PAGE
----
Finding the story goal follow up

by Suzanne A
(Boston)

Question: This is a follow up on some advice you gave me yesterday. So maybe the story is about impulsive responses and alcoholism is one of these. Main characters grew up with an alcoholic father and has tried to fix him. Maybe the mother divorces him and the daughter is the only one willing to help. She ends up an enabler. Her younger sister has impulsive responses also and runs away to New York to discover herself. The older sister is afraid of her own inherited impulsiveness and so overcompensates. She holds herself in rigid check. Besides bartending she is an artist and this ends up affecting her creativity. She still paints but the pictures are just pretty wall art, nothing else. Maybe she has painted something more powerful when she was in the middle of some painful situation so has a memory of different times. I had imagined a sort of disturbing painting hidden in the basement.


So the sister returns and maybe it’s because some impulse has put her in a bad situation so she has run home this time. The father is in recovery but it is new and precarious. Maybe the sister pushes the main character to be more daring? To do things instead of overthinking? Maybe she has an unspoken love interest? And there will be people overindulging at the bar and smaller regrets, consequences of these. And maybe one of the other bartenders in an alcoholic. Could the father try to offer advice? The main character get overinvolved in trying to help?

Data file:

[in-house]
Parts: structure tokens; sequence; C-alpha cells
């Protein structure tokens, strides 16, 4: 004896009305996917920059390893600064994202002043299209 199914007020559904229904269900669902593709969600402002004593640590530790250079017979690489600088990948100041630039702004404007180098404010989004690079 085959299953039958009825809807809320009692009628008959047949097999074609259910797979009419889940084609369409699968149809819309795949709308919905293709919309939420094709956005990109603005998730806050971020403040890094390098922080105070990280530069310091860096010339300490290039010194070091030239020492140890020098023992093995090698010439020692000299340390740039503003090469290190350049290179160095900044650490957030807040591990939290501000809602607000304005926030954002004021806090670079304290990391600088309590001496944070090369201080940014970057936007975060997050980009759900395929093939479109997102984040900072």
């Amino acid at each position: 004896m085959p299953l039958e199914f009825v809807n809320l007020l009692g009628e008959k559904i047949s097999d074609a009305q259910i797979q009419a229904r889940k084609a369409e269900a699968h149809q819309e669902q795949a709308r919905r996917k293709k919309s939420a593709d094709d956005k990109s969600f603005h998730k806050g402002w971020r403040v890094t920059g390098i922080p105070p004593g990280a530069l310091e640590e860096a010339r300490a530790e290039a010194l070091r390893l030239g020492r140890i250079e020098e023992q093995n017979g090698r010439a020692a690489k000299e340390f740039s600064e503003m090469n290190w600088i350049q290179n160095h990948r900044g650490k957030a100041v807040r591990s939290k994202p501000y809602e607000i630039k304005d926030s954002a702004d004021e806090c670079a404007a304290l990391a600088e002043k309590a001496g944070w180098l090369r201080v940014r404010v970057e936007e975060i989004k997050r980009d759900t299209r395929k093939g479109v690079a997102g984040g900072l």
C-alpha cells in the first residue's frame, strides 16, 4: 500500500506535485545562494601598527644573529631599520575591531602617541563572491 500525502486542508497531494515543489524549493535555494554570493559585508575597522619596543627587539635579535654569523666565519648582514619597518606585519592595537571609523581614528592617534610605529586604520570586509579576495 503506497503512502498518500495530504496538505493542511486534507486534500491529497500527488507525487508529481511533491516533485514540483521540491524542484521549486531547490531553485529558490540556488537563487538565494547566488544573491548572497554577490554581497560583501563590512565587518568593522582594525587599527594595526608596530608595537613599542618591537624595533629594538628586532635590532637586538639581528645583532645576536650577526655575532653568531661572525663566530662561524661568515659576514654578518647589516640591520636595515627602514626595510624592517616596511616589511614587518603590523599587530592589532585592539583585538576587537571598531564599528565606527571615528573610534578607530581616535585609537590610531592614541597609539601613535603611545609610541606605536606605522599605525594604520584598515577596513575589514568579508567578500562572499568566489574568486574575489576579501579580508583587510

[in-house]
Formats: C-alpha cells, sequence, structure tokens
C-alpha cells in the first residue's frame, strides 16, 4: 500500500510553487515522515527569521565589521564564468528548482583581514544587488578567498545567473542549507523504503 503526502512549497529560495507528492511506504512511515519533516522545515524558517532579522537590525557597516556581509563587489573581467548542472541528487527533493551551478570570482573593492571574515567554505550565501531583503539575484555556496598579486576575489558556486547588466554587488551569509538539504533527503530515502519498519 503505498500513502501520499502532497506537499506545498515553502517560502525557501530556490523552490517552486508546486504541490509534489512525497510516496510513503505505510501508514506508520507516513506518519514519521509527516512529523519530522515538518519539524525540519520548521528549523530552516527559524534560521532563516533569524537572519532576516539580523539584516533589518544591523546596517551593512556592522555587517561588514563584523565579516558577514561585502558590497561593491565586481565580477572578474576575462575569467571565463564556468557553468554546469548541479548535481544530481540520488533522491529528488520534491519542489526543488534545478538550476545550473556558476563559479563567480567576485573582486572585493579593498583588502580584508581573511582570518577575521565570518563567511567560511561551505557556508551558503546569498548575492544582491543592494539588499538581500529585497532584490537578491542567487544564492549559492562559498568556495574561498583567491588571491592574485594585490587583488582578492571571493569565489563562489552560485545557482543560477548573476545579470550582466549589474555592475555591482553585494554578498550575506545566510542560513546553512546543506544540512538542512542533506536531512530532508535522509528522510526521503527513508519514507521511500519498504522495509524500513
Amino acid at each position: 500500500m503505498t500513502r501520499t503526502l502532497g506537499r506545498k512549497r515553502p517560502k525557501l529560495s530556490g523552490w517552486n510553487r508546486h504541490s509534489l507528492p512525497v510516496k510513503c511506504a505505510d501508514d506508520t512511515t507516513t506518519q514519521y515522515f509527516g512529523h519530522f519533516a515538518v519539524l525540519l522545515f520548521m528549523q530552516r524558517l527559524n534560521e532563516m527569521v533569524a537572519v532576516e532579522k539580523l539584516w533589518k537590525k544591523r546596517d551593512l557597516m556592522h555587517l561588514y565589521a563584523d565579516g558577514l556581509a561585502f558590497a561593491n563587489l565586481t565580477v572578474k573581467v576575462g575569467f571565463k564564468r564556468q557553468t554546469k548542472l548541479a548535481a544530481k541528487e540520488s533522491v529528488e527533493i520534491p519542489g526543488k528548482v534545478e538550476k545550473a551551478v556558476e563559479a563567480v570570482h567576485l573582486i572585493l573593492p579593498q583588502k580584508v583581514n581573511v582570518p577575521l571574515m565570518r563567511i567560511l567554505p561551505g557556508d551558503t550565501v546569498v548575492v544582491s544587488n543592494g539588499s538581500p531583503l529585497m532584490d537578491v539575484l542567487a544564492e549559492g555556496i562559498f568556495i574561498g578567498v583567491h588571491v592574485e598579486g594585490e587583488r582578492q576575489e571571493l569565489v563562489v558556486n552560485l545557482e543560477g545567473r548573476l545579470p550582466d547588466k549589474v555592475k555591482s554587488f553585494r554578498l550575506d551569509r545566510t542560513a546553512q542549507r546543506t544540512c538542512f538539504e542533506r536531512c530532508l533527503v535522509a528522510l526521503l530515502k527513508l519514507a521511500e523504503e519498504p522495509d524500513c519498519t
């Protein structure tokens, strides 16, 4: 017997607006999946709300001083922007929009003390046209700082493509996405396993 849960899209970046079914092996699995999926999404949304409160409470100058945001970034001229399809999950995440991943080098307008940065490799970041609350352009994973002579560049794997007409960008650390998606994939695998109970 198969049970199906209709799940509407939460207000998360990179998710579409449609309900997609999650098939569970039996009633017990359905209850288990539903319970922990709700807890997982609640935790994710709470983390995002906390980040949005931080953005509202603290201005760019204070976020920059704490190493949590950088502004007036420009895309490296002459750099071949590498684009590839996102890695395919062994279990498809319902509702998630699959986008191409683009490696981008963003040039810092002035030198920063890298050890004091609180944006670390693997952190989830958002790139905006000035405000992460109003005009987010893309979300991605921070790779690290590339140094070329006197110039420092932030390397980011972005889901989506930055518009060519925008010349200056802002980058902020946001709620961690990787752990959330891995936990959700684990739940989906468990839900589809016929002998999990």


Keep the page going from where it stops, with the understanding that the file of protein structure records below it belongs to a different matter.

I think my question is can impulsive behaviour be the focus, with various subcategories of how this is expressed? Could the main goal of the story be dealing with a balance between impulsiveness and overcontrol? Are these opposites? If the main character is too controlled her solution will be to take a risk? To let go of her need to control things? To trust her father to take care of his own problem (ie stop checking up on him)? Maybe go into therapy to understand her feelings about his alcoholism and the loss of her family? Maybe to just finally express her concerns to him and admit how much it has affected her. The consequence would be she could really get hurt/could have to stand by and watch her father start drinking again and feel like she is the cause/may not become a better painter? Does the father need to backslide to make this work? could her just disappear and no one knows for while what he is doing? Could another character mimic his previous journey, ie start to miss work and get into trouble? Is the painting angle too trite or is it more of a closure piece, where she isn’t really working at it but it is an unexpected end result? When she resolves her issues with overcontrol her creativity is freed up?

It’s fun to try and work this out as a puzzle instead of looking for ideas in a more random fashion. I am very new to the whole concept of structure but have always suspected there was something I was missing. It’s great to have someone so versed in the process to steer me along. I so appreciate your input.

Response: Excellent work! You're asking all the right questions. My answer to just about all of them would be "yes," They are all sound possibilities You just have to choose.

What you might consider is the climax.

What choice will she make to resolve her inner conflict - stay with her established approach or switch to her sister's approach. And will that choice result in her achieving the story goal or failing?

It sounds like you may be heading in the direction of a tragi-comedy ending, where she may fail to achieve the goal, but find personal triumph in resolving her inner conflict (painting).

If you haven't checked it out already, you might look at this article on the 8 Plot Elements, as a next step...

http://www.how-to-write-a-book-now.com/plot-outline.html

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